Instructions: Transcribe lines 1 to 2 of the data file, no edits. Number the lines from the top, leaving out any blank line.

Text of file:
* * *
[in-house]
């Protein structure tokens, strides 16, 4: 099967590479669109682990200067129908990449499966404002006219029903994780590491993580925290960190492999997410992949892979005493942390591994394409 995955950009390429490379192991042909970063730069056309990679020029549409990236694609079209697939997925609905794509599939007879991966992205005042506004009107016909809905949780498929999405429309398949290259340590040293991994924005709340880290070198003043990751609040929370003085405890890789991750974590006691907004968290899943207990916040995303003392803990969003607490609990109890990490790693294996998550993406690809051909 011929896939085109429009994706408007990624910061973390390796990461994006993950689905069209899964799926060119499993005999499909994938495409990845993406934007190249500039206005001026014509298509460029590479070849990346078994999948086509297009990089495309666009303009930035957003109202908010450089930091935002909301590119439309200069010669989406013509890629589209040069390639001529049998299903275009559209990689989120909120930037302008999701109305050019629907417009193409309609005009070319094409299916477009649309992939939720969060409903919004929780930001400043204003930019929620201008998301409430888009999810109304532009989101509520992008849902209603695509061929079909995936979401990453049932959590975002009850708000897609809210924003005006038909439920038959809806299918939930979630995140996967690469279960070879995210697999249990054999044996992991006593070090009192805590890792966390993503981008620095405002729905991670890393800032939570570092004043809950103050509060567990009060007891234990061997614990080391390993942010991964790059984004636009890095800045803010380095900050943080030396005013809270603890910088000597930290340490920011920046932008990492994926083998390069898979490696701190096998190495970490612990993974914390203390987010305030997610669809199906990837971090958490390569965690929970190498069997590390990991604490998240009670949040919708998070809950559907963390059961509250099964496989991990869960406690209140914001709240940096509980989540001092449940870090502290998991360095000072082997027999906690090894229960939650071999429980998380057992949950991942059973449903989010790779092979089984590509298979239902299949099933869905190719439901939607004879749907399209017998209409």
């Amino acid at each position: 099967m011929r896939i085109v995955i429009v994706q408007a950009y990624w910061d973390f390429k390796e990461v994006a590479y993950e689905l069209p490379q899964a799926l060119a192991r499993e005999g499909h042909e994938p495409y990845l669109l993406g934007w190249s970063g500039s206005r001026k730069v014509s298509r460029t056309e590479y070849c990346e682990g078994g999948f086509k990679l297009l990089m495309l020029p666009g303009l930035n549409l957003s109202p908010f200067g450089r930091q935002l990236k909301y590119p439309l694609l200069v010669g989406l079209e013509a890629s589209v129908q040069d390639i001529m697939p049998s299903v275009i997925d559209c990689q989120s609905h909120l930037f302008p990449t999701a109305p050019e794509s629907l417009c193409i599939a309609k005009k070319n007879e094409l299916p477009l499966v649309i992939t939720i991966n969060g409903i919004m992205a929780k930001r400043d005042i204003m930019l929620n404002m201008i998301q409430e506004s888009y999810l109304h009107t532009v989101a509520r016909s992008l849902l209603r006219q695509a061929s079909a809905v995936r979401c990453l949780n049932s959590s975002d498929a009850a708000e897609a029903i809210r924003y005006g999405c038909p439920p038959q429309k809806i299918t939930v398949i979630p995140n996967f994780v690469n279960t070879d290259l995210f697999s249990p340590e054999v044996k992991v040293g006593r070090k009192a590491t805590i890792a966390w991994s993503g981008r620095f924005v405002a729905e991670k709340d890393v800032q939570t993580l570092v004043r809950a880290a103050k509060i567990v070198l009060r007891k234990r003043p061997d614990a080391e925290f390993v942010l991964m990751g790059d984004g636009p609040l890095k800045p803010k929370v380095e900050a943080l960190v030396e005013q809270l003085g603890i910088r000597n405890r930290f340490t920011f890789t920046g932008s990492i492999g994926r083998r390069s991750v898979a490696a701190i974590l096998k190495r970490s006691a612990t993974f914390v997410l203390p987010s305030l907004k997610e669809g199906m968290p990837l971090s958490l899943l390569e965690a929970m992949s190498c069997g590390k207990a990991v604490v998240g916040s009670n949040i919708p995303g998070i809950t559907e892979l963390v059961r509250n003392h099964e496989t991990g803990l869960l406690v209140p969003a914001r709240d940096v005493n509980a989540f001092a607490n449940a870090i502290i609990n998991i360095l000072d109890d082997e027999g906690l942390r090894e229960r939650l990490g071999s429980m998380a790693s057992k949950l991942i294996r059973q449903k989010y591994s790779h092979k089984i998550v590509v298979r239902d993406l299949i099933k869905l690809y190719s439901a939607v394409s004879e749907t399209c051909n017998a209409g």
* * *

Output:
[in-house]
């Protein structure tokens, strides 16, 4: 099967590479669109682990200067129908990449499966404002006219029903994780590491993580925290960190492999997410992949892979005493942390591994394409 995955950009390429490379192991042909970063730069056309990679020029549409990236694609079209697939997925609905794509599939007879991966992205005042506004009107016909809905949780498929999405429309398949290259340590040293991994924005709340880290070198003043990751609040929370003085405890890789991750974590006691907004968290899943207990916040995303003392803990969003607490609990109890990490790693294996998550993406690809051909 011929896939085109429009994706408007990624910061973390390796990461994006993950689905069209899964799926060119499993005999499909994938495409990845993406934007190249500039206005001026014509298509460029590479070849990346078994999948086509297009990089495309666009303009930035957003109202908010450089930091935002909301590119439309200069010669989406013509890629589209040069390639001529049998299903275009559209990689989120909120930037302008999701109305050019629907417009193409309609005009070319094409299916477009649309992939939720969060409903919004929780930001400043204003930019929620201008998301409430888009999810109304532009989101509520992008849902209603695509061929079909995936979401990453049932959590975002009850708000897609809210924003005006038909439920038959809806299918939930979630995140996967690469279960070879995210697999249990054999044996992991006593070090009192805590890792966390993503981008620095405002729905991670890393800032939570570092004043809950103050509060567990009060007891234990061997614990080391390993942010991964790059984004636009890095800045803010380095900050943080030396005013809270603890910088000597930290340490920011920046932008990492994926083998390069898979490696701190096998190495970490612990993974914390203390987010305030997610669809199906990837971090958490390569965690929970190498069997590390990991604490998240009670949040919708998070809950559907963390059961509250099964496989991990869960406690209140914001709240940096509980989540001092449940870090502290998991360095000072082997027999906690090894229960939650071999429980998380057992949950991942059973449903989010790779092979089984590509298979239902299949099933869905190719439901939607004879749907399209017998209409």